Jean Robic 10 June 1921 – 6 October 1980) was a French cyclist, who was a professional cyclist from 1943 to 1961. He won the 1947 Tour de France, where he won also six stages.

Robic’s climbing abilities and short stature (1.61m, 60 kg) brought him the nickname “Biquet”, or “kid goat”. He was also nicknamed “Tête de cuir” (Leather-head) because of his leather helmet.

For the descents, he collected drinking bottles ballasted with lead or mercury at the summits of mountain climbs and “cols”. After fracturing his skull in 1944 he always wore a trademark leather crash helmet.

Joaquim Rodríguez

El Purito (The little cigar)

Nicknames of cyclists: Joaquim Rodríguez - El Purito (The little cigar)
Nicknames of cyclists: Joaquim Rodríguez, El Purito (The little cigar)

Spanish cyclist Joaquim Rodríguez competed between 2001 and 2016. At the Tour de France, he won 3 individual stages (2010, 2015). He won 2 individual stages (2012) at the Giro d’Italia, he also won the points classification that year.

At his home grand tour, Vuelta a España, Rodríguez won the Mountains classification (2005), Combination classification (2015), and 9 individual stages (2003, 2010, 2011, 2012, 2013, 2015).

He won Volta a Catalunya twice (2010, 2014), Tour of the Basque Country (2015), Vuelta a Burgos (2011), and
Setmana Catalana de Ciclisme (2004).

Rodríguez also won Il Lombardia (formerly Giro di Lombardia) twice, in 2012, and 2013. In 2012, he also won La Fleche Walonne.

In an early-season training camp during his first year as a professional with ONCE-Eroski, when some of his teammates stepped up the pace on a small climb, he passed them making a hand gesture appearing to be smoking a cigar, suggesting he was climbing without much effort. This earned him the nickname El Purito (The little cigar).

According to rumors, the gesture was not welcomed by his teammates, who made him smoke a real cigar as a hazing ritual later in the evening.

One of the best climbers of his generation, Joaquim Rodríguez never won a grand tour, mostly because of his poor time trialing. In the 2012 Giro d’Italia, he lost the pink jersey at the last time trial stage to Ryder Hesjedal in Milan.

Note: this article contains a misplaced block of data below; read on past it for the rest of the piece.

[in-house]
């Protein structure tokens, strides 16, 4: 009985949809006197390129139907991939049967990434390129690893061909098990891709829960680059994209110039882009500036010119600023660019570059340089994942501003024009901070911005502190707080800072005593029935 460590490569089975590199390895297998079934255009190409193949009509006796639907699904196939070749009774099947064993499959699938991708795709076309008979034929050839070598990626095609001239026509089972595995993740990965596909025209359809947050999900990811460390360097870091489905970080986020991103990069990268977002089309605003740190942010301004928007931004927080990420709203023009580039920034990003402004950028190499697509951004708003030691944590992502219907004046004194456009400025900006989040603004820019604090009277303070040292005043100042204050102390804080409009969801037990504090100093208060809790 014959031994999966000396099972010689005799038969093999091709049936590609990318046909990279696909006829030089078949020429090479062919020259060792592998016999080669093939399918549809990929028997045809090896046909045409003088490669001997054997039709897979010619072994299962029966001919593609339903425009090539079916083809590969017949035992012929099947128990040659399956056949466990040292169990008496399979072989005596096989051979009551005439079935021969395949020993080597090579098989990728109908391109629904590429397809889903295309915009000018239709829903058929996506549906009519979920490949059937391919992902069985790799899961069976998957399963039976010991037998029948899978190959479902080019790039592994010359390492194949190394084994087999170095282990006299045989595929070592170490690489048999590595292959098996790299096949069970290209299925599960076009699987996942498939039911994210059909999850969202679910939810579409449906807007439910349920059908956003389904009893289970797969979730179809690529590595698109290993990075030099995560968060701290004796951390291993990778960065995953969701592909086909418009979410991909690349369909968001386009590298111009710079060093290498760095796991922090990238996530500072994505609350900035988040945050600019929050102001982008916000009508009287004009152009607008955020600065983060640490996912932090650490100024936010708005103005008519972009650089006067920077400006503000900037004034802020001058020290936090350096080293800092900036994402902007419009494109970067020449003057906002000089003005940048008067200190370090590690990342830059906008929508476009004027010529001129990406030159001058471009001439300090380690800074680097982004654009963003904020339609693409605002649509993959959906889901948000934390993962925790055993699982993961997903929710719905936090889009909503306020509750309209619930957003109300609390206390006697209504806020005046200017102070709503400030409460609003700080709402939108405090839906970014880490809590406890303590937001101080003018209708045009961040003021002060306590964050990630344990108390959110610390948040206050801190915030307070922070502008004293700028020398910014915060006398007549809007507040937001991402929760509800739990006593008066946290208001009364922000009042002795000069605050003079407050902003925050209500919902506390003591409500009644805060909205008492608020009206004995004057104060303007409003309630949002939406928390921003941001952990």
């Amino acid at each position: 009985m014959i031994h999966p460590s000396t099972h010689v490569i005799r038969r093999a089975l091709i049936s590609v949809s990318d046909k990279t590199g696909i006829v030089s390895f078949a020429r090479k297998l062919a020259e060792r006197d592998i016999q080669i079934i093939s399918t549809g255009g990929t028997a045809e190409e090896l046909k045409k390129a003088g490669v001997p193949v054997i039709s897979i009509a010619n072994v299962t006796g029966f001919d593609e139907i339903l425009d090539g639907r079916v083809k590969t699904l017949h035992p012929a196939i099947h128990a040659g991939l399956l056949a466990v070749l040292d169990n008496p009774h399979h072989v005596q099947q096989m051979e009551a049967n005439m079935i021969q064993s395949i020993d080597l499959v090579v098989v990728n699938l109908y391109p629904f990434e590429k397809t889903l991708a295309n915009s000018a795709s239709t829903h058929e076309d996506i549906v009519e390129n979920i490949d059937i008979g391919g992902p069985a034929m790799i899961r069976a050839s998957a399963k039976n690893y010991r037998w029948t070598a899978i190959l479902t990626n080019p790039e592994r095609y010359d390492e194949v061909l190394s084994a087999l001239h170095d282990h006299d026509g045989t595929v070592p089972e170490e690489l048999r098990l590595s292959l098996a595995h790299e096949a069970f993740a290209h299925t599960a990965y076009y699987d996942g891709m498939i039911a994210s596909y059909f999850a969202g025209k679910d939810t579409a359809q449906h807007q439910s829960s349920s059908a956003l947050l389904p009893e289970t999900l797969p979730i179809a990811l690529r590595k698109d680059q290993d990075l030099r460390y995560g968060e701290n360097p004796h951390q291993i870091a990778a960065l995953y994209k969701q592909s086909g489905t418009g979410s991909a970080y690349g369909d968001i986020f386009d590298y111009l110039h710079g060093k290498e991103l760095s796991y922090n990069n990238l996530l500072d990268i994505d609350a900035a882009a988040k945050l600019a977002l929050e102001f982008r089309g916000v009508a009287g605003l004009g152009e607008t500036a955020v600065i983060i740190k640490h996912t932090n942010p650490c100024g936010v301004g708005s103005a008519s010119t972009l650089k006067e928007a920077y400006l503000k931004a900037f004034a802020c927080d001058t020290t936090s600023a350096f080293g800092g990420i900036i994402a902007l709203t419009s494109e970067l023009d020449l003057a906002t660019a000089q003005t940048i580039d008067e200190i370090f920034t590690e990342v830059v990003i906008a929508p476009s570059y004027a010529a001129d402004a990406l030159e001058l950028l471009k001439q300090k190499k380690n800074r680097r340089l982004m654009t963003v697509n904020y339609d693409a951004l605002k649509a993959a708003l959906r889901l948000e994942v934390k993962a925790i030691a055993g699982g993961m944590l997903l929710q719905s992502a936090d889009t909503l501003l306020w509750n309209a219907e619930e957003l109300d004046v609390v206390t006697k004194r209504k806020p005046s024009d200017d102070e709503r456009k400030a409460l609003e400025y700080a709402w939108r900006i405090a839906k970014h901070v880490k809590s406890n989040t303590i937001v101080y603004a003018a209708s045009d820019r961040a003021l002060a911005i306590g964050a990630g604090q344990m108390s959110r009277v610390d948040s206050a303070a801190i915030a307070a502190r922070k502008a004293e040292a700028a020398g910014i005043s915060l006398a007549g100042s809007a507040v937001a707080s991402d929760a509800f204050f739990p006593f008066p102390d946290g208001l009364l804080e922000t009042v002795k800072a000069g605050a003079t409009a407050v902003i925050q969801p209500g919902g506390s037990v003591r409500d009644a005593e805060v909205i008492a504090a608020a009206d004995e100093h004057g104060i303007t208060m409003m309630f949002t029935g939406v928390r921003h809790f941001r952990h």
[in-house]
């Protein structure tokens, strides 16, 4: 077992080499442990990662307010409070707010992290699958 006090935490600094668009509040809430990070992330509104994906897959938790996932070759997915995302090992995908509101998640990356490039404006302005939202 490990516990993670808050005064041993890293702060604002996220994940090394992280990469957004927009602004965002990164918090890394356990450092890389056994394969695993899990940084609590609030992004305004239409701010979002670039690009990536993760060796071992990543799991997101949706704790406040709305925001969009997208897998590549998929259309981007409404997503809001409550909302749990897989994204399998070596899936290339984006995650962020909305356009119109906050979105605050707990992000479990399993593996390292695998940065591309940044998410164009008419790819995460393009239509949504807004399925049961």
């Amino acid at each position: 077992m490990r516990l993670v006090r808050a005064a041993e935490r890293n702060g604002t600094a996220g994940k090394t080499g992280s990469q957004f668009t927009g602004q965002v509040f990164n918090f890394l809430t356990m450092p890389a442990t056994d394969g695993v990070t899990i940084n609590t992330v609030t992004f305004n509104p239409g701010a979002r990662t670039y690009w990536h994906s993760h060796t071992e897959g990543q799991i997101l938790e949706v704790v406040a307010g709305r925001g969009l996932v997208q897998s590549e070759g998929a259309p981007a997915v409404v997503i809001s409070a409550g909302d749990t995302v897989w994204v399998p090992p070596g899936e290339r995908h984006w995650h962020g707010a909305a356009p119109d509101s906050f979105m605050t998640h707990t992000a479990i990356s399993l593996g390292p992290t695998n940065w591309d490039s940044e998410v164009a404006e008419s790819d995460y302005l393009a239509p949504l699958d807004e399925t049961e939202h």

In 2012 Vuelta a España, Rodríguez was again leading the general classification. Stage 17 was a hilly 187.3 km stage from Santander to Fuente Dé.

At one point, the overall leaders were in two separate groups with Alberto Contador (Saxo Bank-Tinkoff Bank) and Movistar Team’s Alejandro Valverde both in the group ahead of Joaquim Rodríguez before Rodríguez’s Team Katusha squad closed the gap. Eleven riders representing eleven different teams eventually formed the day’s breakaway after 80 kilometers, with team-mates of both Contador and Valverde in the group.

Their lead never hit much more than three minutes, before splitting on the Collado de Ozalba, and FDJ-BigMat rider Arnold Jeannesson moved up from the peloton to join the leaders. A chase group formed on the descent from the climb, with three of Contador’s teammates among them.

With the gap at 1′ 14″ to the leaders at the foot of the Collado La Hoz, Contador attacked out of the peloton. This was the decisive moment of the 2012 Vuelta.

Rodríguez and Valverde tried to chase him, but Contador made it up to the lead group before the top of the climb. His teammates helped push the gap up on the roads, while Rodríguez was struggling to react to the pace and only had Alberto Losada for support in the chasing group.